When you drive down Andrews Street in the historical Fourth Ward Freedmen’s Town you see an interesting looking street. On the right hand side you see red brick and then on the left hand side you see cement, pot holes and the remnants of what use to be a trolley train track.
The street seems unimpressive to the uneducated eye except for the killer view of Downtown as a back drop for the closely fit narrow houses and emerging condos. Yet, those dusty red, hundred year old bricks that line Wilson and Andrews Street for 7/10 a mile has become the next big fight for the people of Freedmen’s Town.
On June 11, 2014 City Council unanimously passed Item 51, an ordinance that awarded a $5,600,000.00 contract to CONRAD CONSTRUCTION CO., LTD. for the Freedman’s Town Brick Streets Restoration Project.
“The project will replace water and sanitary sewer lines, restoration of the brick streets and local street drainage on Andrews Street from Heiner Street to Wilson Street and on Wilson from Andrews to West Dallas Street in the Freedman’s Town Area. Contract duration for this project is 365 calendar days,” according to Request for Council Action document.
The intention of the City is welcomed. Who doesn’t want improved traffic circulation, mobility drainage and roadway upgrades? But then the realization sets in that by completing such a construction project in the manner the City has decided to go with it is a disruption of history and a legacy. This has prompted determined preservationist in Freedmen’s Town to fight harder to not let this project happen as is.
“This is our history,” said Lue Williams of the Freedmen’s Town Preservation Coalition. “The City didn’t even try to hear our side. We have been fighting to save our historical structures in Fourth Ward for years and they just don’t care.”
Williams along with long time activist and preservationist for Freedmen’s Town, Catherine Roberts gathered as many supporters together to try and protest the decision rendered by Council in June. The project is slated to begin in August, so these ladies knew their time is limited. They enlisted the help of Dorris Ellis, President, Friends of Emancipation Park and asked her for her knowledge on how to preserve a historical area.
Immediately the Rutherford B.H. Yates Museum and supporters began working to try and stop the removal of the bricks. Freedmen’s Town is under the National Historical Preservation and has a marker outside the Yates Museum. The area is a known historical setting which further troubles the FTPC.
The brick that pave Wilson and Andrews Street once lined several streets in the 80 blocks that use to be Fourth Ward Freedmen’s Town. Free men of African ancestry settled there following Emancipation, floating in on the banks of Buffalo Bayou. Those families faced racism even when it came to paving the streets.
According to Catherine Roberts of the RBHY Museum, after asking the City of Houston for six years for paved streets and being denied the residents paid for their own bricks and had them made in their own community and laid it themselves.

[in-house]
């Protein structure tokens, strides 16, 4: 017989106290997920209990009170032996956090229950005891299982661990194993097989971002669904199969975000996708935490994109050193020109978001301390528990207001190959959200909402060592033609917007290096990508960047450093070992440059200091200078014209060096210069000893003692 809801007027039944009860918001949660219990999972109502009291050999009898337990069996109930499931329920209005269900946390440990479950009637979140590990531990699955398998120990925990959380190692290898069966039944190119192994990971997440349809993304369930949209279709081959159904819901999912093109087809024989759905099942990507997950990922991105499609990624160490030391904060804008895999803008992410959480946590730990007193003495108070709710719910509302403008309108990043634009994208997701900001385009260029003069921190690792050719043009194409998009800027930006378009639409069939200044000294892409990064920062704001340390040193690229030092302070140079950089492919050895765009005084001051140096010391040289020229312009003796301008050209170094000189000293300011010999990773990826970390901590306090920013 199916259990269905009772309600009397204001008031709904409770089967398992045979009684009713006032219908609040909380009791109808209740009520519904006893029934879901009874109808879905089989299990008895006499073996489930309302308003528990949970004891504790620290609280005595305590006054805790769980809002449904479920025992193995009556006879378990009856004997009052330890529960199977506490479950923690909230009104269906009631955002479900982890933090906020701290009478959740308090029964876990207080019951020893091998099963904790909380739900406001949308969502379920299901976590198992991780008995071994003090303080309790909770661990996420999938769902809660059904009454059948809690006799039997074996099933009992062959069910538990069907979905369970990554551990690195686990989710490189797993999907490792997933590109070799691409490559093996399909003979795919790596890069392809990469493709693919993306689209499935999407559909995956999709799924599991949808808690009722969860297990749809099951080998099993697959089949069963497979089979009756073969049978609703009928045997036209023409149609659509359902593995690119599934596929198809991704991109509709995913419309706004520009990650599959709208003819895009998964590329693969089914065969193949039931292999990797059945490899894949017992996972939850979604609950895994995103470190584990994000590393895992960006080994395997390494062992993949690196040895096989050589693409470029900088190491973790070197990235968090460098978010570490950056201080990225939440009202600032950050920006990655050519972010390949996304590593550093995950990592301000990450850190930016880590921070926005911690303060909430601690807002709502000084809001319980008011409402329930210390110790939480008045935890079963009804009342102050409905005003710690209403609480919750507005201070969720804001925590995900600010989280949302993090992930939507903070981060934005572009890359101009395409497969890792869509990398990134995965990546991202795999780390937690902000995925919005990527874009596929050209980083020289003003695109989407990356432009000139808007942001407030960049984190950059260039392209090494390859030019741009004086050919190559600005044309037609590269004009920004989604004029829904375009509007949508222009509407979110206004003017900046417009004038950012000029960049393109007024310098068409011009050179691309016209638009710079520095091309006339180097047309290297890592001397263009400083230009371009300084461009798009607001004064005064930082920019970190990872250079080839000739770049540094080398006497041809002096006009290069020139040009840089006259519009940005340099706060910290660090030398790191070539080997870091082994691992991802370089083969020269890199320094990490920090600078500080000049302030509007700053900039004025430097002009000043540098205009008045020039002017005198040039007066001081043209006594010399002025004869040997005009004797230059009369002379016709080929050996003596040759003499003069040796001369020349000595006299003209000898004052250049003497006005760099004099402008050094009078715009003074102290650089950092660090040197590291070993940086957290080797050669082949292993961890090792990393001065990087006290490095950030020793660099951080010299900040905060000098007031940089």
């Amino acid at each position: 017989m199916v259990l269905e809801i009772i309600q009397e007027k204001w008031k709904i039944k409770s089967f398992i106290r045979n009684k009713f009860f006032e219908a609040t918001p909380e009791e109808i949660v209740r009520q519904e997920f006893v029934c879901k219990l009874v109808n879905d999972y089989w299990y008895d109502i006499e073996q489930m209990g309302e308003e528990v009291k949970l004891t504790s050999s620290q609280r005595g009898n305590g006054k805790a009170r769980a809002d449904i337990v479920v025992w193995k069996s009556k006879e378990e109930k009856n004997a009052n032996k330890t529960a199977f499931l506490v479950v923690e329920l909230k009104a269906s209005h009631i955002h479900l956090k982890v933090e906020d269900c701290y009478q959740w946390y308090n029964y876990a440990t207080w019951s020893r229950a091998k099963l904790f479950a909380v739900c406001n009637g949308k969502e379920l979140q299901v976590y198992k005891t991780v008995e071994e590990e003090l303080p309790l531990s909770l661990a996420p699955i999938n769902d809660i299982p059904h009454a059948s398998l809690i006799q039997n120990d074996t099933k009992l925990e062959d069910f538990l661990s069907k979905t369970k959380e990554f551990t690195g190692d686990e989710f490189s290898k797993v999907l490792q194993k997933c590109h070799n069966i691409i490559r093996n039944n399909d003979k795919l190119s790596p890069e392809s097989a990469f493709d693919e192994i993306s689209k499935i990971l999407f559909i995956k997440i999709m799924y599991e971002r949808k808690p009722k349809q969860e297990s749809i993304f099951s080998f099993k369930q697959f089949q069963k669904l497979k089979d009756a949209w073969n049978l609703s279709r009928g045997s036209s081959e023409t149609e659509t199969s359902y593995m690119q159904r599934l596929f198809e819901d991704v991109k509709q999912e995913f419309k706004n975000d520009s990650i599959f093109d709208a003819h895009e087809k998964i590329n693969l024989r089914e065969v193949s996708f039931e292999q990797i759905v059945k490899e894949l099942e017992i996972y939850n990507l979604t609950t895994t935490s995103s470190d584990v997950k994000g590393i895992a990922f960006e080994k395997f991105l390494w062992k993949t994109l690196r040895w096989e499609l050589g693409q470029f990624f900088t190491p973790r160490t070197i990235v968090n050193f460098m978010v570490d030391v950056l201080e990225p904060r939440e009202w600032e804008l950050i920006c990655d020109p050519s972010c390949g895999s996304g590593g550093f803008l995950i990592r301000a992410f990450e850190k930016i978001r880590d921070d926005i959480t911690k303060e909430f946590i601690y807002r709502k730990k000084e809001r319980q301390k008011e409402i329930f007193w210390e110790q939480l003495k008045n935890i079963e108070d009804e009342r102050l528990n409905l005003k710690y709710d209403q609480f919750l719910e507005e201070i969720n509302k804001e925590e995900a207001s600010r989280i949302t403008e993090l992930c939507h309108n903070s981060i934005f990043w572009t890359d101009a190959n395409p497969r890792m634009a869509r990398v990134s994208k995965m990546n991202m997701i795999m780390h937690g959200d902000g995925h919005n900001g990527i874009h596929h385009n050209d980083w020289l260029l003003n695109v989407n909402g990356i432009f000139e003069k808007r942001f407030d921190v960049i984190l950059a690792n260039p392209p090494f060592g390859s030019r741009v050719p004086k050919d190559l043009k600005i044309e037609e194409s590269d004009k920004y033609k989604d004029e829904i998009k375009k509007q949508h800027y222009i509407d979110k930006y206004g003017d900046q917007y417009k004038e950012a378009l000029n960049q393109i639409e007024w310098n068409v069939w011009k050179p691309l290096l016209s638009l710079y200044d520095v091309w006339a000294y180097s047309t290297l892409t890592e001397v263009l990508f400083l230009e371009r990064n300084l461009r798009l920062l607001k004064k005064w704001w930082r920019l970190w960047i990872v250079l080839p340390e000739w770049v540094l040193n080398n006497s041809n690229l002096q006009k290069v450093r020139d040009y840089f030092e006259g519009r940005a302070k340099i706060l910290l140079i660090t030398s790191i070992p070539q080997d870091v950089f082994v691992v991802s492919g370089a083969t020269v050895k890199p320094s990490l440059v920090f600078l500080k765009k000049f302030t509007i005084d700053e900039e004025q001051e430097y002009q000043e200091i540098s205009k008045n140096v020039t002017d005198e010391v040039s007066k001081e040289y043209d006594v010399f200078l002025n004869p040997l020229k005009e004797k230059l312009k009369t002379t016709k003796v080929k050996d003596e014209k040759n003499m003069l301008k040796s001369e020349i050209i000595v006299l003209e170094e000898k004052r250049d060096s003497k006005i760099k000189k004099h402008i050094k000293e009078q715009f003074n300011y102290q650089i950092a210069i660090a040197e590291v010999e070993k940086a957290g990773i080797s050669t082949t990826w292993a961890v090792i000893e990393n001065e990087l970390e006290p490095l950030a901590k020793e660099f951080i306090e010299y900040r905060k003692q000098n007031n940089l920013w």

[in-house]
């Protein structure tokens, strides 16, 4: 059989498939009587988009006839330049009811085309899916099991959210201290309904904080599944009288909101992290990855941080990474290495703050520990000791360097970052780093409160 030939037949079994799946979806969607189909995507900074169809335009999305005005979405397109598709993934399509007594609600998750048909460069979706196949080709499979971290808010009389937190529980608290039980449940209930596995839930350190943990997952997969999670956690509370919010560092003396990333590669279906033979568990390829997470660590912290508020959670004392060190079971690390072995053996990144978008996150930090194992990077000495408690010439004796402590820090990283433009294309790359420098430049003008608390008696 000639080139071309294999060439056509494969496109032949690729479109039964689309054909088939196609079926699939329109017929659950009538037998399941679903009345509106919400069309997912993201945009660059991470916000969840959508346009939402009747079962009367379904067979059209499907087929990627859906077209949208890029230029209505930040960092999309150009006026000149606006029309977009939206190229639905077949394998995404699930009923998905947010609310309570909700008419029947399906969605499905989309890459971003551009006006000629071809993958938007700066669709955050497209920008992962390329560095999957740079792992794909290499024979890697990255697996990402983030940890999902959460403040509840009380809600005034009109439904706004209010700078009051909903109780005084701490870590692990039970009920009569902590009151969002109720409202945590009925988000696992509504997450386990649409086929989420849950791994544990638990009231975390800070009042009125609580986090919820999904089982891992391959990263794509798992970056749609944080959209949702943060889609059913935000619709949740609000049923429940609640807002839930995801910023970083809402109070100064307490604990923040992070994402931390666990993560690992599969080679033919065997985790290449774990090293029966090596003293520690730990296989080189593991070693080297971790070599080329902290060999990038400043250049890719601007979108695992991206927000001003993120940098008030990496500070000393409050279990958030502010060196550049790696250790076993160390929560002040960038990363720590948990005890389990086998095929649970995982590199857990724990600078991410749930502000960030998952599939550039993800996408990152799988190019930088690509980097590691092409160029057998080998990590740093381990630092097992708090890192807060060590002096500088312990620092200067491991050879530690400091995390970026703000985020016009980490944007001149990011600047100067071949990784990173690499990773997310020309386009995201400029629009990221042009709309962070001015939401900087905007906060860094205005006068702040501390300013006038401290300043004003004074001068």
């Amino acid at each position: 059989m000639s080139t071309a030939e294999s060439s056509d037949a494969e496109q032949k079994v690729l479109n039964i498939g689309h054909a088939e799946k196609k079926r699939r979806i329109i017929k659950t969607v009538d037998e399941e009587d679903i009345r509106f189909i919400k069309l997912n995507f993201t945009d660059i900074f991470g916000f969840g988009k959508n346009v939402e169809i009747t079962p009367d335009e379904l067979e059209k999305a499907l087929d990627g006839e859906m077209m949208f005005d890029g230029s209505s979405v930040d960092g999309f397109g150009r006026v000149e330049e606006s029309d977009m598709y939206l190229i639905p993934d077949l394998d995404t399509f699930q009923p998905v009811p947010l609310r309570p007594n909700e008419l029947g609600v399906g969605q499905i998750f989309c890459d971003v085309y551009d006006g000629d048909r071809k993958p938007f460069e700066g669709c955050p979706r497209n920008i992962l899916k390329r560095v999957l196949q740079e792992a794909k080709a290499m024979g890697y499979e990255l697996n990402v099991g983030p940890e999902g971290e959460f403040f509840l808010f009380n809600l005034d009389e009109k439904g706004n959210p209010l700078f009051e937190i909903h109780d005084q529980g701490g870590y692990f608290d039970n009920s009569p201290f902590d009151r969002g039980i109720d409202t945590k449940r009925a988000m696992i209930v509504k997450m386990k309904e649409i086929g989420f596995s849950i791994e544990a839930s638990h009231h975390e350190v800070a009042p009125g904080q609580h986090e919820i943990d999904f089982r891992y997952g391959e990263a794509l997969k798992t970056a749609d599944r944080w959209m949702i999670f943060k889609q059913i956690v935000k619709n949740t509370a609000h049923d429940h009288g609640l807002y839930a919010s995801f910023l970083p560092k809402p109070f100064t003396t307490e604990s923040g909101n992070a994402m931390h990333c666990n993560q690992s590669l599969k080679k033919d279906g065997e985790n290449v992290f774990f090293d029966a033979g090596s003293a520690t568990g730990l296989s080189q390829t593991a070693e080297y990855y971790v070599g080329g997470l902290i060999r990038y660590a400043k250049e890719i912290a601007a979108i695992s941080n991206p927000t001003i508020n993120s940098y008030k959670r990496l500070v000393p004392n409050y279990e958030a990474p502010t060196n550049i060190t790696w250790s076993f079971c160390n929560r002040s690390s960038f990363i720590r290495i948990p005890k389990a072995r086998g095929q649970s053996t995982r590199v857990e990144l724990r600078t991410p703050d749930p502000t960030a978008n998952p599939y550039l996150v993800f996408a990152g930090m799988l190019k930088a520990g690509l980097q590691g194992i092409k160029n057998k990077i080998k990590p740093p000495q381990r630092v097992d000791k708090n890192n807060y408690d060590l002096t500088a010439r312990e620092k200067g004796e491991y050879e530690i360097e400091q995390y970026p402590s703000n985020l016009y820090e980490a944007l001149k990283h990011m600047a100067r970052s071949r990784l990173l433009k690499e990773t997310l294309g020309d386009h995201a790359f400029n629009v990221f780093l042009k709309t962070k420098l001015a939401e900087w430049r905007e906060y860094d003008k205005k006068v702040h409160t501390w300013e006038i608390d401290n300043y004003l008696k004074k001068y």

Those bricks have lasted a hundred years. Over time many bricks have crumbled under the pressure of modern vehicles and climate, while others have been covered by cement for the purpose of patching or what the City plans to do again which is update utilities under the streets.
Justification for the project is, “Replace a street that has been deteriorated beyond economical repair,” according to the Request Report by the City of Houston.
The Freedmen’s Town Preservation Coalition (FTPC) launched a SAVE OUR STREETS (S.O.S.) Campaign all over social media while holding town hall meetings, visiting City Hall during the public session to speak to Mayor Parker and Councilmembers about the historical bricks that make up Andrews and Wilson Street, classroom information sessions at Texas Southern University held by engineering consultant Craig Champ out of California to teach about the other options presented such as the underground micro tunneling that could be ran under the sidewalks.
In 2007, under Bill White’s Administration, the brick streets were spared from removal. With the work of Congresswoman Sheila Jackson Lee, Gladys House and the RBHY Museum they were able to link up with an Engineering Consultant, Eric Skonberg who too believes micro tunneling under the sidewalks can be a surefire preservation method.
Communication between the City and the FTPC is scarce and un-resolving. Mayor Parker is adamant about the restoration of the streets.
“I have driven down Andrews Street and the potholes and humps and bumps. I want to be able to drive down those bricks in a smoothly,” said Mayor Parker. “We are going to put the bricks back.”
The argument over restoration and preservation is a view point type of rhetoric. Mayor Parker called herself a preservationist.
As of now the construction project is still underway, and the Council has until August to find a way to hear the cries of their constituents. Many invitations have been extended to Councilmembers and Mayor Parker to attend town hall gatherings and the engineering teach in, their presence and representation lacked, according to the FTPC.
The FTPC backed by Congresswoman Sheila Jackson Lee will continue to push for the alternative of restoration which is preservation through the use of micro tunneling underneath the sidewalks.